[LLVMdev] [llvm-commits] Bottom-Up Scheduling?

Sergei Larin slarin at codeaurora.org
Wed Nov 30 09:11:24 PST 2011


   Thank you for the extended and prompt answer. Let me try to summaries my
current position so you (and everyone interested) would have a better view
of the world through my eyes ;)

  1) LLVM first robust VLIW target is currently in review. It needs for
scheduling strategy/quality are rather different than what current
scheduler(schedulers) can provide.
  2) My first attempt in porting (while I was on 2.9) resulted in a new
top-down Pre-RA VLIW enabled scheduler that I was hoping to upstream as soon
as our back end is accepted. I guess I have missed the window since our
commit took a bit longer than planned. Now Evan told me (and you have
confirmed) that it would need to change to bottom-up version for 3.0.
Moreover, current "level" (exact placement in DAG->DAG pass) of Pre-RA
scheduling is less than optimal (and I agree to that since I have to bend
backwards to extract info readily available in MIs).
  3) Your group is working on a "new" scheduler, and the best I understand
it would be same general algorithm moved "closer" to RA. I also understand
that at first it would not have added support for "packets"/bundles/multiops
in VLIW definition (or will it?). If they will be presented, interesting
discussion on how subsequent passes will be modified to recognize them would
follow... but we had another thread on this topic not that long ago.

  So, IMHO the following would make sense:
  1) It would be very nice if we can have some sort of write-up detailing
proposed changes, and maybe defining overall strategy for instruction
scheduling in LLVM __before__ major decisions are made. It should later be
converted in to "how to" or simple doc chapter on porting scheduler(s) to
new targets. Public discussion should follow, and we need to try to
accommodate all needs (as much as possible).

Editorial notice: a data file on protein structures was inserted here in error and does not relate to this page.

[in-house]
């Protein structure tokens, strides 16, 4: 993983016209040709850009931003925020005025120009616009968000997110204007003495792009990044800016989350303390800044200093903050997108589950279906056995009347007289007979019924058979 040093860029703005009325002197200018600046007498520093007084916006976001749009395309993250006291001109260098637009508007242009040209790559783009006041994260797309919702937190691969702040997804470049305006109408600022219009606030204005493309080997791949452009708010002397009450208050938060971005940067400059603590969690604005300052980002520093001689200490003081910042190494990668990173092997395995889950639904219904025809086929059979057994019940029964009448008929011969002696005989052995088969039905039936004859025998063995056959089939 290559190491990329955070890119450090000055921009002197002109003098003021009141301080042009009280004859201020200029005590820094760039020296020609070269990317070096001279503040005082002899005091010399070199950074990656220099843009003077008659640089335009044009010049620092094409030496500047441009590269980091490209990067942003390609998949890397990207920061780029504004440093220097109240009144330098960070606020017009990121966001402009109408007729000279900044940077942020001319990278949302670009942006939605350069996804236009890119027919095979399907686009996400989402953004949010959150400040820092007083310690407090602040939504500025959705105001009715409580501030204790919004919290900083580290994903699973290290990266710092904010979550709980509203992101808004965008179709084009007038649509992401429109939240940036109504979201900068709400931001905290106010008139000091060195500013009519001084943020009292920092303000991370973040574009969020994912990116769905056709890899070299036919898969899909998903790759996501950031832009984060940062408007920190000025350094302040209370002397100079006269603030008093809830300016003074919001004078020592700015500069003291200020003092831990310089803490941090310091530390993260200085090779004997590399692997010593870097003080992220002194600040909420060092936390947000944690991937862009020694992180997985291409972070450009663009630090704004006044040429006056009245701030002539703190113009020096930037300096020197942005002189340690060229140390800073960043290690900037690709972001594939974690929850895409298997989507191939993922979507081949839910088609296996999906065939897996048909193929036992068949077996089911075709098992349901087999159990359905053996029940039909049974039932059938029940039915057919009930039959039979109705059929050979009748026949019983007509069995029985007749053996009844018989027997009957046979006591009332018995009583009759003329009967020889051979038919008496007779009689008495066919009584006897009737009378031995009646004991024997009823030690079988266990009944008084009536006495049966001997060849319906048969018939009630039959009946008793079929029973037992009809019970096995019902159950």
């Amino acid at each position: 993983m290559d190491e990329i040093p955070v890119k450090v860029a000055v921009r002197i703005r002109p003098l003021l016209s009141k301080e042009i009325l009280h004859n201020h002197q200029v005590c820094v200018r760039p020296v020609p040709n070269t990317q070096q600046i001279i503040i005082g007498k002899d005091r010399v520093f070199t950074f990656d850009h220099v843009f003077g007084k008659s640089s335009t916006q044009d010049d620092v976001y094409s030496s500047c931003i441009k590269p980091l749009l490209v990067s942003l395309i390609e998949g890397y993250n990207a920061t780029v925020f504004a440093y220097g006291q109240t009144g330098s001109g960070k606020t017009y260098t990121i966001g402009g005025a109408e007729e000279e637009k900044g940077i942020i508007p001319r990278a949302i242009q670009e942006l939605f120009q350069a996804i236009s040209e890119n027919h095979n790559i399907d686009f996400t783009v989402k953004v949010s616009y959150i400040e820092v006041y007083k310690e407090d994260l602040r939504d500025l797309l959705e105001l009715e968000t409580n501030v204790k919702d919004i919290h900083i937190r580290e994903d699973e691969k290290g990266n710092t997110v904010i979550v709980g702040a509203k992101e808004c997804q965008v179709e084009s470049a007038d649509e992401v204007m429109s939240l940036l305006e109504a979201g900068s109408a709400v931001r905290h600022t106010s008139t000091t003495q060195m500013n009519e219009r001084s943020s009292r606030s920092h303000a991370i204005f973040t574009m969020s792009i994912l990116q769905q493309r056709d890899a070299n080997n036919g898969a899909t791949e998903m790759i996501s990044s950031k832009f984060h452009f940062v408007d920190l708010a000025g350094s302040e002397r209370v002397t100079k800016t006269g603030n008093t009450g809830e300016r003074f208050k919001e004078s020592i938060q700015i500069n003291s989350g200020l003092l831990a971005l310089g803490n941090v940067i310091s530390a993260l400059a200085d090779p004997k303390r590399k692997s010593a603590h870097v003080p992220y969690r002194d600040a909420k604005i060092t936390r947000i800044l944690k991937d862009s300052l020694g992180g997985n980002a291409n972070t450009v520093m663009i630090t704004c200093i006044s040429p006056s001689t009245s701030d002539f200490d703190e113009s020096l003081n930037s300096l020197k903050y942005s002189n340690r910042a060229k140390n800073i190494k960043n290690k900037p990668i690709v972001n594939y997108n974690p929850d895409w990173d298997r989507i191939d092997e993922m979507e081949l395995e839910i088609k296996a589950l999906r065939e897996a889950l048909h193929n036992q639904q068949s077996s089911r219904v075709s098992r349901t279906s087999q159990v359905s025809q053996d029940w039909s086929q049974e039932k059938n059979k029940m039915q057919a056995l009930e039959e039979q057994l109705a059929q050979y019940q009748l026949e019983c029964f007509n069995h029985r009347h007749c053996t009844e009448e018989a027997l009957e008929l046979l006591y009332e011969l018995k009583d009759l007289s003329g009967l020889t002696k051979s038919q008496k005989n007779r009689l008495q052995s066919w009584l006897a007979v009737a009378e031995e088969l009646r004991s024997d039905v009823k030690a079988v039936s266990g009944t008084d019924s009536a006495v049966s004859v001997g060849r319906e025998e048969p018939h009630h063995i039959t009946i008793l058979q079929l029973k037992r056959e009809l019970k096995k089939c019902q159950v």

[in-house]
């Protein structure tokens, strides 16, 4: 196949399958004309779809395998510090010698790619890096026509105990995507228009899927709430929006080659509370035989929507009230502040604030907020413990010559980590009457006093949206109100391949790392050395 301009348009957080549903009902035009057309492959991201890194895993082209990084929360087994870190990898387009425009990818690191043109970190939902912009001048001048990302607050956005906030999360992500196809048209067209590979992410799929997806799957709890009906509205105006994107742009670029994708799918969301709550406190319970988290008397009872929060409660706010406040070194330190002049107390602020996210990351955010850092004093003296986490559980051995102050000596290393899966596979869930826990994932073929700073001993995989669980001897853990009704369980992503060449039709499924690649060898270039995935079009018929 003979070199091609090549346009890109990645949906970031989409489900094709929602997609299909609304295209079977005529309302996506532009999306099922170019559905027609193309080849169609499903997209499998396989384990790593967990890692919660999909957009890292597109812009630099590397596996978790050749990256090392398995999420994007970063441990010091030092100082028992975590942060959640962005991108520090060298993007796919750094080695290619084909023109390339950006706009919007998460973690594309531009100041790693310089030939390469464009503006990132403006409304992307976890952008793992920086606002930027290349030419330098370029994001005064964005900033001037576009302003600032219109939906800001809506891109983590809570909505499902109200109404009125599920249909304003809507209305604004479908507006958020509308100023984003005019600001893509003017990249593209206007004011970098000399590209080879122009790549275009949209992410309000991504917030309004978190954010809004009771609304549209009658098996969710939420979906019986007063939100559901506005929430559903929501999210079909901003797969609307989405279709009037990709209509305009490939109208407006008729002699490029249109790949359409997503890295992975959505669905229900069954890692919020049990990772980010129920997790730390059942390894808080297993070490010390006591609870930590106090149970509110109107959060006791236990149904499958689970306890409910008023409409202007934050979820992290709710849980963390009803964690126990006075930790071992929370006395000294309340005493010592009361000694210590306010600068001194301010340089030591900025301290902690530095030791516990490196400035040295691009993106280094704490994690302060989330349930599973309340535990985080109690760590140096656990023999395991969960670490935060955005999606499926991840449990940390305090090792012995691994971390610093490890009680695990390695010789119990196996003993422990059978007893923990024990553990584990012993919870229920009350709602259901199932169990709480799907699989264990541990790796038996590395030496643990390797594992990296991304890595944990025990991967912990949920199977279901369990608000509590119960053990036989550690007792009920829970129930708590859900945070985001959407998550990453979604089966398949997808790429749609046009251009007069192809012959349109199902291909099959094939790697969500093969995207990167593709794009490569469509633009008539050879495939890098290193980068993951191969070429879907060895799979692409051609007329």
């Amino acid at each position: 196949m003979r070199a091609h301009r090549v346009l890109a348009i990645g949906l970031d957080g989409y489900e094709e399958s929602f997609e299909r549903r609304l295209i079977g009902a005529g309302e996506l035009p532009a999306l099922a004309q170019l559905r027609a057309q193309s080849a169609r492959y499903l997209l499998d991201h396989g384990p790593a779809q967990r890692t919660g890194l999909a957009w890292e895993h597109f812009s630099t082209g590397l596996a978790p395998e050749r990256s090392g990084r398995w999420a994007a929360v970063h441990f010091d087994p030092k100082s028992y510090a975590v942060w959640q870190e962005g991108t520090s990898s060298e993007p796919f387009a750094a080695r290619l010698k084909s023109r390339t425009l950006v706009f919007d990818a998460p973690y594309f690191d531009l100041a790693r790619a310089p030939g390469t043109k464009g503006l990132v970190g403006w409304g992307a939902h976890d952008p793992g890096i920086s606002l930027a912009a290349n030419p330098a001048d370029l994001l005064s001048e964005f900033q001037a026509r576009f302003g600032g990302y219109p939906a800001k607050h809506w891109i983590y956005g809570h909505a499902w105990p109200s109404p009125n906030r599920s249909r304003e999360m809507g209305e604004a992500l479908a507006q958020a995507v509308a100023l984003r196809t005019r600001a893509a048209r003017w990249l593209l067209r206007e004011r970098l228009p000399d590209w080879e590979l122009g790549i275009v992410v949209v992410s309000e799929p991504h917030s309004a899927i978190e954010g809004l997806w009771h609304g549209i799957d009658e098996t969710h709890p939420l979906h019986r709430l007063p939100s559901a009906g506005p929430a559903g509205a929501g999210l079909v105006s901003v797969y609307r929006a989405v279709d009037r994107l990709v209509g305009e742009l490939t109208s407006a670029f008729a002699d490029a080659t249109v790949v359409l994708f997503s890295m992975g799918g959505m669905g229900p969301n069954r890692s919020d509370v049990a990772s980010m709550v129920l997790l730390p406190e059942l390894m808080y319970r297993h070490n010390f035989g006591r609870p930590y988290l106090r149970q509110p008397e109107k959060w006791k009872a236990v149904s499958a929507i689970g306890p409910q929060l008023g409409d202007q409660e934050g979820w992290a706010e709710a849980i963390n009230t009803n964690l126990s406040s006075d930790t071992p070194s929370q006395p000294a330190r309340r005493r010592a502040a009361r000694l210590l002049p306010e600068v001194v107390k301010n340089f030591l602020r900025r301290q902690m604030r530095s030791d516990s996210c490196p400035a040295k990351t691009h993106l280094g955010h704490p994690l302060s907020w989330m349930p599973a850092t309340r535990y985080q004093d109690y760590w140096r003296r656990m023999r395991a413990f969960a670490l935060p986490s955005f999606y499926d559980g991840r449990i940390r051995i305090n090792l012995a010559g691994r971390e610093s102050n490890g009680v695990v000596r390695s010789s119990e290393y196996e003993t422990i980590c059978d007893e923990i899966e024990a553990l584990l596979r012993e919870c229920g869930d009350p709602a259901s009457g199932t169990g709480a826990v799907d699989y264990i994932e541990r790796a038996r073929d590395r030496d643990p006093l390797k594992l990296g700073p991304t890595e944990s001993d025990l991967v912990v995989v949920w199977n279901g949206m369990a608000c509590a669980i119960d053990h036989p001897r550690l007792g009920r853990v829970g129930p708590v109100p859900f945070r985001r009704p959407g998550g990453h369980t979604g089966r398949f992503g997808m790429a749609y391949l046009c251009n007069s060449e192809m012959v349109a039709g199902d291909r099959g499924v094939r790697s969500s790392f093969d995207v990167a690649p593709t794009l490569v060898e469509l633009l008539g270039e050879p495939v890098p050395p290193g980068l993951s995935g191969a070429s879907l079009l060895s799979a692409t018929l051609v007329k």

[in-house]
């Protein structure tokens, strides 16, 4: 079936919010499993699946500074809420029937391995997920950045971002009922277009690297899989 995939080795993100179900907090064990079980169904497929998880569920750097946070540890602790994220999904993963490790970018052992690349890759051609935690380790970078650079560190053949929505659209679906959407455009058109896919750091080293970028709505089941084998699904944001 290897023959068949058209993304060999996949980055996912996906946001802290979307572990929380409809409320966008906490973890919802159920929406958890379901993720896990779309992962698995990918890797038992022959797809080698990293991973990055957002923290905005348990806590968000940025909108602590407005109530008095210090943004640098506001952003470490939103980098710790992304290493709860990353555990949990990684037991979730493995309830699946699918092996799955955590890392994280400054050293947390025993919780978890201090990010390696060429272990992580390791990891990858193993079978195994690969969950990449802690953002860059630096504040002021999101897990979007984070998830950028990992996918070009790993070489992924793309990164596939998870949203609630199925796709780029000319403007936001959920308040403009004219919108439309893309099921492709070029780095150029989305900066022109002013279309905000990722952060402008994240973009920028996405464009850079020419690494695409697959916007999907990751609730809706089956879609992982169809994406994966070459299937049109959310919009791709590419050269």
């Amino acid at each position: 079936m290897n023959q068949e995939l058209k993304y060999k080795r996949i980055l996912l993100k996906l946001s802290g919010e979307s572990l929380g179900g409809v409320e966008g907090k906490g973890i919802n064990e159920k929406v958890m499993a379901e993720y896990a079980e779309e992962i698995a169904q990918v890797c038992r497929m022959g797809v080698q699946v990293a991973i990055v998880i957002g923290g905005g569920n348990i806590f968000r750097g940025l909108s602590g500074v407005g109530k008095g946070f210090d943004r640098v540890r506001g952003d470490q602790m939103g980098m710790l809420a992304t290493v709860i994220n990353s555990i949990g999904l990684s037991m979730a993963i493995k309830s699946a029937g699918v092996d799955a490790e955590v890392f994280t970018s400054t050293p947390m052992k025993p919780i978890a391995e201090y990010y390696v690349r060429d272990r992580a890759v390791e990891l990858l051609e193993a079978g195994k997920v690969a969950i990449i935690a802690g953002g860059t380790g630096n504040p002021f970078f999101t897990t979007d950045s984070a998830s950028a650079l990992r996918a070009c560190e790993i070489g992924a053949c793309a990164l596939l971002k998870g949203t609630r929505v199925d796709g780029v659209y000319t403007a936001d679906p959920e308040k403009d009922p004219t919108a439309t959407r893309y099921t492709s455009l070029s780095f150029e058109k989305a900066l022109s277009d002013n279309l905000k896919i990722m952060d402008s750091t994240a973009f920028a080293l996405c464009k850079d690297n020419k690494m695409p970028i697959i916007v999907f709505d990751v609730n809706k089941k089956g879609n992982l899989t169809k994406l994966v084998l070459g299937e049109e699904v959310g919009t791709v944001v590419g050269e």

2) Any attempts on my part to further VLIW scheduler design for my target
would be unwise until such discussion would take place. I also do not
separate this process from bundle/packet representation. If you perceive an
overhead associated with this activity, I could volunteer to help. 

  Also, please see my comments embedded below. 


Sergei Larin

Qualcomm Innovation Center, Inc. is a member of Code Aurora Forum.

> -----Original Message-----
> From: Andrew Trick [mailto:atrick at apple.com]
> Sent: Tuesday, November 29, 2011 3:16 PM
> To: Sergei Larin
> Cc: 'Hal Finkel'; llvmdev at cs.uiuc.edu
> Subject: Re: [LLVMdev] [llvm-commits] Bottom-Up Scheduling?
> Sergei,
> I would say that each target has its own scheduling strategy that has
> changed considerably over time. We try to maximize code reuse across
> targets, but it's not easy and done ad hoc. The result is confusing
> code that makes it difficult to understand the strategy for any
> particular target.
> The right thing to do is:
> 1) Make it as easy as possible to understand how scheduling works for
> each of the primary targets (x86 and ARM) independent of each other.

[Larin, Sergei] 
  Sure, that could be achieved with the design document/documentation set I
am talking about.

> 2) Make it easy for very similar targets to piggyback on one of those
> implementations, without having to worry about other targets

[Larin, Sergei] 
  Yes, and having a robust VLIW scheduler would greatly help here. It would
also IMHO set LLVM apart from GCC, and become an additional selling point
for us.

> 3) Allow dissimilar targets (e.g. VLIW) to completely bypass the
> scheduler used by other targets and reuse only nicely self-contained
> parts of the framework, such as the DAG builder and individual machine
> description features.

[Larin, Sergei] 
  I think this is rather implementation dependent, and we can finesse this
once we have framework better defined. 
> We've recently moved further from this ideal scenario in that we're now
> forcing targets to implement the bottom-up selection dag scheduler.

[Larin, Sergei]